Tuesday, November 1, 2016 9:07 AM / FBNQuest Research
• Pick-up in October headline to 52.9
• Four sub-indices in positive territory
• Highest for delivery times
• Lowest for workforce
We release today the latest reading (no 43) of our manufacturing Purchasing Managers’ Index (PMI) for Nigeria, which takes the temperature of the sector. Our PMI was the first in Nigeria. It has become a core forward indicator for analysts, policymakers and financial market players.
A PMI is a simple exercise. A selection of companies is asked their view each month on core variables in their business. The respondent, who is characteristically the purchasing manager in a larger firm, has three choices of reply: better, unchanged or worse than the previous month.
According to the most used methodology, 50 marks a neutral reading and anything higher suggests that the manufacturing economy is expanding. Readings are released at the very beginning of the new month.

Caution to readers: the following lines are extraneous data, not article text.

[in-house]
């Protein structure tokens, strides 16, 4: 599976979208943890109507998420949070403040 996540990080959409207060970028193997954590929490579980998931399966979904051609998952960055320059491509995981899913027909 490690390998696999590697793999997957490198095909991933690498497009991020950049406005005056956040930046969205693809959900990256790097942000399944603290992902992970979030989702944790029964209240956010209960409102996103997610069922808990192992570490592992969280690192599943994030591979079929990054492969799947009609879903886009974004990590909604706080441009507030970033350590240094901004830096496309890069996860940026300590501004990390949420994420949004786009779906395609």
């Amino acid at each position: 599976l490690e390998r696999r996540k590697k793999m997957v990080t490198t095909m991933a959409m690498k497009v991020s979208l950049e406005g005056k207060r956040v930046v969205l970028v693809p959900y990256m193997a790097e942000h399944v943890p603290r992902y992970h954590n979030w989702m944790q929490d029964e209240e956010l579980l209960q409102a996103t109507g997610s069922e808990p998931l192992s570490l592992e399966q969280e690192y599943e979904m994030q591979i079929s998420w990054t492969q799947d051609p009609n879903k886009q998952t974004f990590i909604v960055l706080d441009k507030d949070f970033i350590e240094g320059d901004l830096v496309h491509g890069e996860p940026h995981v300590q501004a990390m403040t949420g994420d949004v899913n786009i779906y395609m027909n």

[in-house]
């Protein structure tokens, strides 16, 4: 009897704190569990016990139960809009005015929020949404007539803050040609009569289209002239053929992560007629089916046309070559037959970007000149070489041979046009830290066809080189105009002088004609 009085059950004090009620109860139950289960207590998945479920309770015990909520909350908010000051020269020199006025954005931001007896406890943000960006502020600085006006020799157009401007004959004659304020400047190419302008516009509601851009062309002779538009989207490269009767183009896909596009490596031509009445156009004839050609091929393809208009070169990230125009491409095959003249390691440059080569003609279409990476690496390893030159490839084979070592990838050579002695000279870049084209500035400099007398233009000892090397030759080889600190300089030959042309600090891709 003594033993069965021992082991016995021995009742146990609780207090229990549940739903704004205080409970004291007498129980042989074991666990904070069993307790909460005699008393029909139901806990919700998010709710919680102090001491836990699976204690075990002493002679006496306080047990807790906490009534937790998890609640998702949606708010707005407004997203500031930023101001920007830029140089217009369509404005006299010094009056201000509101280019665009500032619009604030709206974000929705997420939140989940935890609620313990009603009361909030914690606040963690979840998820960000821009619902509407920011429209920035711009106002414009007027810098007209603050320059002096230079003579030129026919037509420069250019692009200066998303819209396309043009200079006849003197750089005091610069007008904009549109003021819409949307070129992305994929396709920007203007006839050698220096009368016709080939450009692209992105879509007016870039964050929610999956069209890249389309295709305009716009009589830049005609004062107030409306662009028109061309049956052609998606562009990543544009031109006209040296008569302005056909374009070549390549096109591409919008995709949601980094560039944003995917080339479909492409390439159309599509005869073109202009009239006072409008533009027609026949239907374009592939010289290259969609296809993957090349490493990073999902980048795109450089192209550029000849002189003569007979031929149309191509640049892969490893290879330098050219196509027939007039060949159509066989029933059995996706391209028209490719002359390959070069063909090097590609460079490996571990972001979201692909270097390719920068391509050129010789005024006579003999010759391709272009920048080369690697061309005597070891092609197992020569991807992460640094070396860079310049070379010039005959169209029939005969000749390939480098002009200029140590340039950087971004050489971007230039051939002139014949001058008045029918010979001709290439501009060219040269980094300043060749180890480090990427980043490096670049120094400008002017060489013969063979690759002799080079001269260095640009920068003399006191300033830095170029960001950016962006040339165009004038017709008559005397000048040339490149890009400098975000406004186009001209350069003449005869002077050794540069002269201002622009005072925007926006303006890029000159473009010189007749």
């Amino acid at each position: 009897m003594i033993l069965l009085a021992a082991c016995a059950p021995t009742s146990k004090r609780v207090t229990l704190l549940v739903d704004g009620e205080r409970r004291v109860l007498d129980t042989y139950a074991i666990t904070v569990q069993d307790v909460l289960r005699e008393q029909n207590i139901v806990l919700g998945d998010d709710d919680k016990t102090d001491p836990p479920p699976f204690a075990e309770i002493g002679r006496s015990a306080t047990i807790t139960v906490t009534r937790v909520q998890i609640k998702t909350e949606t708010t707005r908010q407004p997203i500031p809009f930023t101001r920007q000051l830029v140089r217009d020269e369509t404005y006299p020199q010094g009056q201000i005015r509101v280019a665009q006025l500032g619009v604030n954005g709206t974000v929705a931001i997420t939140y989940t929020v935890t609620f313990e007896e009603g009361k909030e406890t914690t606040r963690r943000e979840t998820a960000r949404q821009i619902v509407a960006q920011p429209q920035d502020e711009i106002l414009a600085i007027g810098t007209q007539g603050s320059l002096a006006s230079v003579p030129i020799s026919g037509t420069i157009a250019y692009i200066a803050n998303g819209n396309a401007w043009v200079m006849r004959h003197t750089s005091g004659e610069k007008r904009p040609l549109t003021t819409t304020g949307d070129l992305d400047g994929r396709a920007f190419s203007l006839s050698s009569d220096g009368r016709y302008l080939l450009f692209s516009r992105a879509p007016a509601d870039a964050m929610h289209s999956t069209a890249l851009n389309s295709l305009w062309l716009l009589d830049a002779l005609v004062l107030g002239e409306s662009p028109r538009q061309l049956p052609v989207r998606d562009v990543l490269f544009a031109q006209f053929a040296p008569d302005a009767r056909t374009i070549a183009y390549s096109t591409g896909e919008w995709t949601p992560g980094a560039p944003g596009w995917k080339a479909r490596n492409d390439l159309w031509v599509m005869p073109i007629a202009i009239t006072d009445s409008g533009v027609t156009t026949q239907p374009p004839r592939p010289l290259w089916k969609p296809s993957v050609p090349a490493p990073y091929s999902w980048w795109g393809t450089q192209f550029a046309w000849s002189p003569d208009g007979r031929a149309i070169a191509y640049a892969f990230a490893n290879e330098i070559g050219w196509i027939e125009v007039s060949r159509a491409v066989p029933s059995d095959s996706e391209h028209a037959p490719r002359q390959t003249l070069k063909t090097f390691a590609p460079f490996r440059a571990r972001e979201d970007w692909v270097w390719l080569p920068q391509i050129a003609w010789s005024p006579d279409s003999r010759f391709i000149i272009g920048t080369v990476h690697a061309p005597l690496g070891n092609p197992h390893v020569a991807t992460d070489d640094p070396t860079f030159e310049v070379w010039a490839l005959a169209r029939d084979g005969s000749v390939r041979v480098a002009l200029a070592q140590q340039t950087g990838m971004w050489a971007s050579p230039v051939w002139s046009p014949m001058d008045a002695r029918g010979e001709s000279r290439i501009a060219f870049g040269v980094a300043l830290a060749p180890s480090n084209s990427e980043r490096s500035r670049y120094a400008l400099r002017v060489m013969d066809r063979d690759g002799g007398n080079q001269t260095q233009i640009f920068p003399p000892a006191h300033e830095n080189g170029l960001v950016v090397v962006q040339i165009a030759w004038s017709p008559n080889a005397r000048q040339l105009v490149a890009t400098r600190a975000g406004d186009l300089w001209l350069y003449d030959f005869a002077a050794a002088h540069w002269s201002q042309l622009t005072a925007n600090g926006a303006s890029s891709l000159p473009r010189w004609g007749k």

In our case, the five variables are output, employment, new orders, delivery times from suppliers and stocks of purchases. They have equal weightings in our index. Our reports cover a representative sample of the sector with large, medium-sized and small firms. Any broad economic conclusions on the basis of our reports need to be tentative because we are operating in a near statistical void.
In Q2 2016, GDP contracted at constant basic prices by -2.1% y/y, the worst outturn since 2011 in the new national accounts. The figure was dragged down by a sabotage-driven -17.5% y/y contraction in the oil economy. The non-oil economy shrank by -0.4% y/y, and manufacturing by -3.4% y/y in Q2, compared with -7.0% the previous quarter.
Our latest headline reading shows a clear improvement from 47.9 to 52.9. We observe that there are no significant upswings in the share of respondents reporting a higher/improved performance across the five sub-indices. The principal trend is a shift from a decline to an unchanged reading.
This would suggest that companies are gradually adjusting to the straitened economic circumstances. The headline reading for this first month in the fourth quarter is consistent with our expectation of flattish GDP in Q4 2016, following our projection of further contraction in Q3 (-1.7% y/y.)
Fx sourcing issues for those companies highly dependent on imported inputs (the majority) continue to bite. Local newswires have reported waiting times of up to six months to gain access to fx at the official rate. The CBN’s directive to commercial banks to allocate 60% of their fx sales to manufacturers has had minimal impact.